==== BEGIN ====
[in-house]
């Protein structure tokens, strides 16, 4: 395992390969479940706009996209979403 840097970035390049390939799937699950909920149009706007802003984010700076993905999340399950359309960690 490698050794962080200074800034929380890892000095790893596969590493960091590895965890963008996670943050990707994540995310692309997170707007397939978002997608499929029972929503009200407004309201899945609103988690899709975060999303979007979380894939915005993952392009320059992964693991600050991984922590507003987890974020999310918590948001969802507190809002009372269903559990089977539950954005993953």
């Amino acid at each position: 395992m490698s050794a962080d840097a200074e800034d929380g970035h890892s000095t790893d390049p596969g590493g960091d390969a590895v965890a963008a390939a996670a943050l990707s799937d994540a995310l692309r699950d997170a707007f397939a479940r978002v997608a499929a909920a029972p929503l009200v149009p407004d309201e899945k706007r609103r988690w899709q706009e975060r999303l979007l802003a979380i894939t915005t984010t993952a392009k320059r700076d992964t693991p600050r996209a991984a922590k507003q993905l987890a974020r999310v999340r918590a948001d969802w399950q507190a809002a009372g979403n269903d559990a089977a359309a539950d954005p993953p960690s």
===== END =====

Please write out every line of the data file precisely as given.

[in-house]
């Protein structure tokens, strides 16, 4: 395992390969479940706009996209979403 840097970035390049390939799937699950909920149009706007802003984010700076993905999340399950359309960690 490698050794962080200074800034929380890892000095790893596969590493960091590895965890963008996670943050990707994540995310692309997170707007397939978002997608499929029972929503009200407004309201899945609103988690899709975060999303979007979380894939915005993952392009320059992964693991600050991984922590507003987890974020999310918590948001969802507190809002009372269903559990089977539950954005993953």
């Amino acid at each position: 395992m490698s050794a962080d840097a200074e800034d929380g970035h890892s000095t790893d390049p596969g590493g960091d390969a590895v965890a963008a390939a996670a943050l990707s799937d994540a995310l692309r699950d997170a707007f397939a479940r978002v997608a499929a909920a029972p929503l009200v149009p407004d309201e899945k706007r609103r988690w899709q706009e975060r999303l979007l802003a979380i894939t915005t984010t993952a392009k320059r700076d992964t693991p600050r996209a991984a922590k507003q993905l987890a974020r999310v999340r918590a948001d969802w399950q507190a809002a009372g979403n269903d559990a089977a359309a539950d954005p993953p960690s």